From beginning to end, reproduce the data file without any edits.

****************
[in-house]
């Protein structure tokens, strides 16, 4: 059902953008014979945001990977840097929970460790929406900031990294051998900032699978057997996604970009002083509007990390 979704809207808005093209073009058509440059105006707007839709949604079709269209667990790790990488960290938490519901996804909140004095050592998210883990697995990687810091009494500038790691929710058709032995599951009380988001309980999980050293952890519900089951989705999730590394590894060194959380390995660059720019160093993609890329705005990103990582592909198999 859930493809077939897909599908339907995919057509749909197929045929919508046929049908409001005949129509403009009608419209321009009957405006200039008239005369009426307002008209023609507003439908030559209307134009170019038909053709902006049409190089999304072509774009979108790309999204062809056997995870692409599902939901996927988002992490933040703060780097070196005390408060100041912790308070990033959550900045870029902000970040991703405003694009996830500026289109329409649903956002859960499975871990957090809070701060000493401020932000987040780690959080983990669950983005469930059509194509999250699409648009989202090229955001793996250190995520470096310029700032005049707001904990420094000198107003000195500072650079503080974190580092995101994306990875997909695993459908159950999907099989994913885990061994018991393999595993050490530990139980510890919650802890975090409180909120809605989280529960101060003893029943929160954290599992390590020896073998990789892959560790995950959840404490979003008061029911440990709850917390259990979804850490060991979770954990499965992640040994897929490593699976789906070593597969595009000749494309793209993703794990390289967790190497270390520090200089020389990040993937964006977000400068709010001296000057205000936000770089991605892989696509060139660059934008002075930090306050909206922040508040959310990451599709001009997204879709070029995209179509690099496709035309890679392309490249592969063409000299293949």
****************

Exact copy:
[in-house]
């Protein structure tokens, strides 16, 4: 059902953008014979945001990977840097929970460790929406900031990294051998900032699978057997996604970009002083509007990390 979704809207808005093209073009058509440059105006707007839709949604079709269209667990790790990488960290938490519901996804909140004095050592998210883990697995990687810091009494500038790691929710058709032995599951009380988001309980999980050293952890519900089951989705999730590394590894060194959380390995660059720019160093993609890329705005990103990582592909198999 859930493809077939897909599908339907995919057509749909197929045929919508046929049908409001005949129509403009009608419209321009009957405006200039008239005369009426307002008209023609507003439908030559209307134009170019038909053709902006049409190089999304072509774009979108790309999204062809056997995870692409599902939901996927988002992490933040703060780097070196005390408060100041912790308070990033959550900045870029902000970040991703405003694009996830500026289109329409649903956002859960499975871990957090809070701060000493401020932000987040780690959080983990669950983005469930059509194509999250699409648009989202090229955001793996250190995520470096310029700032005049707001904990420094000198107003000195500072650079503080974190580092995101994306990875997909695993459908159950999907099989994913885990061994018991393999595993050490530990139980510890919650802890975090409180909120809605989280529960101060003893029943929160954290599992390590020896073998990789892959560790995950959840404490979003008061029911440990709850917390259990979804850490060991979770954990499965992640040994897929490593699976789906070593597969595009000749494309793209993703794990390289967790190497270390520090200089020389990040993937964006977000400068709010001296000057205000936000770089991605892989696509060139660059934008002075930090306050909206922040508040959310990451599709001009997204879709070029995209179509690099496709035309890679392309490249592969063409000299293949």